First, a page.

Next time you face any sort of painful experience, find a quiet place and call on Him until He responds with His peace. Now I am convinced of His dwelling place in my heart.

Thank you God for the Grace of Peace. Thank you Lord that you are faithful to us, especially when the world is not. Christ you are the king and keeper of our hearts. Let your reign be forever. Amen.

God be with you all today and everyday.

Quote of the day: Divinity and Humanity Collide

“When you read or hear the Gospel, you find some things in our Lord Jesus Christ subjected to injuries, and some things lit up by miracles. In the same Person now the humanity appears, now the divinity shines out. Don’t think any of these things are a delusion, as if Christ were either man or God alone, but believe both faithfully, and worship both very humbly.

Attribute it to the man that he was born of a woman; attribute it to God that his mother’s virginity was not harmed, either by conception or by bearing.

Recognize the form of a slave wrapped in swaddling clothes and lying in a manger, but acknowledge that it was the Lord’s form that was announced by angles.

Understand it of his humanity that he did not avoid the wedding feast; confess it divine that he turned water into wine.

Let your own feelings explain to you why he shed tears over a dead friend; realize his divine power when that same friend, after mouldering in the grave four days, is brought to life and raised just by the command of his voice.

For the old original wounds in human nature could not be healed, except by the Word of God taking flesh to himself from the Virgin’s womb, by which the flesh and the Word existed together in one and the same person.”

Saint Gregory the Great

A generation that seeks Your face

Image

“But the thing displeased Samuel when they said, ‘give us a king to judge us.’ So Samuel prayed to the Lord. And the Lord said to Samuel, ‘Heed the voice of the people in all that they say to you; for they have not rejected you, but they have rejected Me, that I should not reign over them. According to all the works which they have done since the day that I brought them up out of Egypt, even to this day – with which they have forsaken Me and served other Gods – so they are doing to you also.’” Samuel 8:6-8

This is nothing but a heart breaking passage. To hear God, the Lord almighty of heaven and earth, tell His servant Samuel that the Israelites’ betrayal had been a normal trend since He delivered them out of Egypt is depressing. Not just since He delivered them out of Egypt, but since that very same day of exodus – the Israelites continuously betrayed God.

“Then they said to Moses, ‘because there were no graves in Egypt, have you taken us away to die in the wilderness? Why have you so dealt with us, to bring us up out of Egypt? Is this not the word that we told you Egypt, saying, let us alone that we may serve the Egyptians? For it would have been better for us to serve the Egyptians than that we should die in the wilderness.’” Exodus 14:11-12

The very same day. “Give us a king to judge us.” “It would have been better for us to serve the Egyptians.”

How insensitive is mankind towards its creator!? How is it that we continuously choose to worship every other thing over Him? Physical idols. Lovers. Money. Children. Nature. ‘The Universe.’ Karma. We will literally worship anything other than the Creator of it all.

And we have such great excuses too. We say we don’t believe in God because it doesn’t make sense to us or because it can’t be proven, yet we believe in ‘the Universe’ as an actor or in karma – neither of which can be proven. We pretend we don’t worship idols, and we scoff at those who do, but we sell our souls to our work and live chained to our office for money.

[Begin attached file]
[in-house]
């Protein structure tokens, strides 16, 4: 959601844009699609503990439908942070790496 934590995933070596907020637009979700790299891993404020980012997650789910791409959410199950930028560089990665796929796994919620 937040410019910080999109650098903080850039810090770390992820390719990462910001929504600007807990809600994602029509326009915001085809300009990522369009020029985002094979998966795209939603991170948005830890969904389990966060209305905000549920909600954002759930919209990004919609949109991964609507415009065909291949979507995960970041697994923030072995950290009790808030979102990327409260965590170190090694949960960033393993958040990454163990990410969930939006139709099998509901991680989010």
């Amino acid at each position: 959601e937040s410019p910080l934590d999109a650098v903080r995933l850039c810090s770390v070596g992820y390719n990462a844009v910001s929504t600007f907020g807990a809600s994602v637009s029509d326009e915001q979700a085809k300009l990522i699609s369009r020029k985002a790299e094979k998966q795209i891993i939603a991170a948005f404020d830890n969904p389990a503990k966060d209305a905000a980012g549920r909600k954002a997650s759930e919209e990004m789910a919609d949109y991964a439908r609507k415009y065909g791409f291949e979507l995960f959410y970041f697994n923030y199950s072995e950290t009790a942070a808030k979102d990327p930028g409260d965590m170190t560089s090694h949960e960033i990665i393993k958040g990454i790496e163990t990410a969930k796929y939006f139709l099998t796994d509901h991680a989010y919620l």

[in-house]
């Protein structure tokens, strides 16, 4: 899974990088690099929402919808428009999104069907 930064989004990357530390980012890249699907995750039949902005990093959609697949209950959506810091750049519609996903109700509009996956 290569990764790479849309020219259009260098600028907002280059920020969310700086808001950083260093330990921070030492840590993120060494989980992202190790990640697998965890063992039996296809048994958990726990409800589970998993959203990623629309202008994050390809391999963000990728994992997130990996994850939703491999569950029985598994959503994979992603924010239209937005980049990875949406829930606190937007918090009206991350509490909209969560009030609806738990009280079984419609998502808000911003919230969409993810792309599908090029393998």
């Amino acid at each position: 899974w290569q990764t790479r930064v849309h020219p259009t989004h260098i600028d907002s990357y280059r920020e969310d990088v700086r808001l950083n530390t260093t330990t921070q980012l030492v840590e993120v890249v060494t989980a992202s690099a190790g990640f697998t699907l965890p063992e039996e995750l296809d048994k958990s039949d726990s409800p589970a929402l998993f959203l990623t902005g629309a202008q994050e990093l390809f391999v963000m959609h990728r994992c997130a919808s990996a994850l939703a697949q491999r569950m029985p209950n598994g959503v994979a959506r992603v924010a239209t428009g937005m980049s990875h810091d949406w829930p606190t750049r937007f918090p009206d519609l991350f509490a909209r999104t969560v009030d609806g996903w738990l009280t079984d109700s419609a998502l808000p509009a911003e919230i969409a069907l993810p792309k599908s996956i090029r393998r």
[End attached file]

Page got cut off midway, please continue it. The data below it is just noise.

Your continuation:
Can we just admit it? We don’t like being told what to do. We feel like we shouldn’t have to be told what to do in the first place. What’s so wrong with us anyways? ‘The Universe’ doesn’t command us to love our enemies or live in abstinence and karma is always on our side because we are perfect…right?

You and I both know that isn’t true. You know better than anyone else you are not perfect. You know better than anyone else the horrible thoughts that come to your mind – sometimes you are even shocked by them. Idols and false gods will not free you from the prison of your own making – self-doubt, insecurity, abuse, addiction, anger.

There is only one God who can give you REAL FREEDOM. And no I don’t mean running through fields, eating whatever you want, and diving off cliffs freedom because I’ve done those things and guess what? They are meaningless. Nor do I mean freedom to vote, to speak your mind, to own property – however great these freedoms may be.

I’m talking about the freedom and power to love your enemies, forgive those who hurt you, and live a righteous life – not for the sake of others, but because it is healing for you! I mean freedom and power to feel loved in the midst of your worst behaviour and at your lowest point. Healing freedom. Liberating freedom. Freedom from the guilt that comes attached to the lists of rules on how to be a good person in the eyes of someone else. Salvation that is undeserved. A free gift of Grace. Grace so amazing when it’s power dawns on you, you can’t even sleep at night out of love and gratitude.

There is one way to this kind of freedom – the real kind. It is unity with God through Jesus Christ.

It is high time that we stop trying to fill His role with useless things. Every time I see a poster talking about happiness – happiness is a cup of coffee, happiness is true love, happiness is dancing in the rain, happiness is found in the little moments – I feel really really really sad. I feel really sad that we would choose to eat a cupcake or drink a cup of coffee instead of living in the CONTINUOUS joy that comes from being in the presence of our Lord.

We are the Israelites, telling Samuel to give us a king to rule over us instead of the One who cares about every single one of our needs. The One who knows what we need, before we need it.

That is enough. We have spent enough of our lives living in our own pleasures. It is high time that we seek the Lord.

Please do not put anything else before Him. Please let us become a generation that seeks His face.